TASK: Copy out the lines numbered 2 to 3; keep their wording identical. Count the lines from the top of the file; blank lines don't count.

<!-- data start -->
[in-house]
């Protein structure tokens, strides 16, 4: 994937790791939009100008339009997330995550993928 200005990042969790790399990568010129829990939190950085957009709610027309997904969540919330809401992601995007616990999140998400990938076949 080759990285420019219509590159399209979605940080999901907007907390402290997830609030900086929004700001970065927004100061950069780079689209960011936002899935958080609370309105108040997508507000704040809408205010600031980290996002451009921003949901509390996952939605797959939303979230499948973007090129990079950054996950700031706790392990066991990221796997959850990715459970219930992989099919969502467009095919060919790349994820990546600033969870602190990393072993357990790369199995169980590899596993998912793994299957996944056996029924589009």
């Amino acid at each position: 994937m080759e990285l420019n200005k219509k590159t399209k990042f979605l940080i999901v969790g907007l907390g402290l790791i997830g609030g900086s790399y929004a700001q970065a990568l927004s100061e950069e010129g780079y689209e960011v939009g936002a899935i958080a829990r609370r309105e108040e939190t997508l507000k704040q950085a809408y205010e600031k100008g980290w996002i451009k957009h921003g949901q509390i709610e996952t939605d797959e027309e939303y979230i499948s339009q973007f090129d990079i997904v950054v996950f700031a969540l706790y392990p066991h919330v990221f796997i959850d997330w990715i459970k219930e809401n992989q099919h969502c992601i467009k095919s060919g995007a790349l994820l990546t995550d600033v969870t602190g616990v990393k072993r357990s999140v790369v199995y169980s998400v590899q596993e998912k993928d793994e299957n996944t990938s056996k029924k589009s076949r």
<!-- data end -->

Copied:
């Protein structure tokens, strides 16, 4: 994937790791939009100008339009997330995550993928 200005990042969790790399990568010129829990939190950085957009709610027309997904969540919330809401992601995007616990999140998400990938076949 080759990285420019219509590159399209979605940080999901907007907390402290997830609030900086929004700001970065927004100061950069780079689209960011936002899935958080609370309105108040997508507000704040809408205010600031980290996002451009921003949901509390996952939605797959939303979230499948973007090129990079950054996950700031706790392990066991990221796997959850990715459970219930992989099919969502467009095919060919790349994820990546600033969870602190990393072993357990790369199995169980590899596993998912793994299957996944056996029924589009």
């Amino acid at each position: 994937m080759e990285l420019n200005k219509k590159t399209k990042f979605l940080i999901v969790g907007l907390g402290l790791i997830g609030g900086s790399y929004a700001q970065a990568l927004s100061e950069e010129g780079y689209e960011v939009g936002a899935i958080a829990r609370r309105e108040e939190t997508l507000k704040q950085a809408y205010e600031k100008g980290w996002i451009k957009h921003g949901q509390i709610e996952t939605d797959e027309e939303y979230i499948s339009q973007f090129d990079i997904v950054v996950f700031a969540l706790y392990p066991h919330v990221f796997i959850d997330w990715i459970k219930e809401n992989q099919h969502c992601i467009k095919s060919g995007a790349l994820l990546t995550d600033v969870t602190g616990v990393k072993r357990s999140v790369v199995y169980s998400v590899q596993e998912k993928d793994e299957n996944t990938s056996k029924k589009s076949r």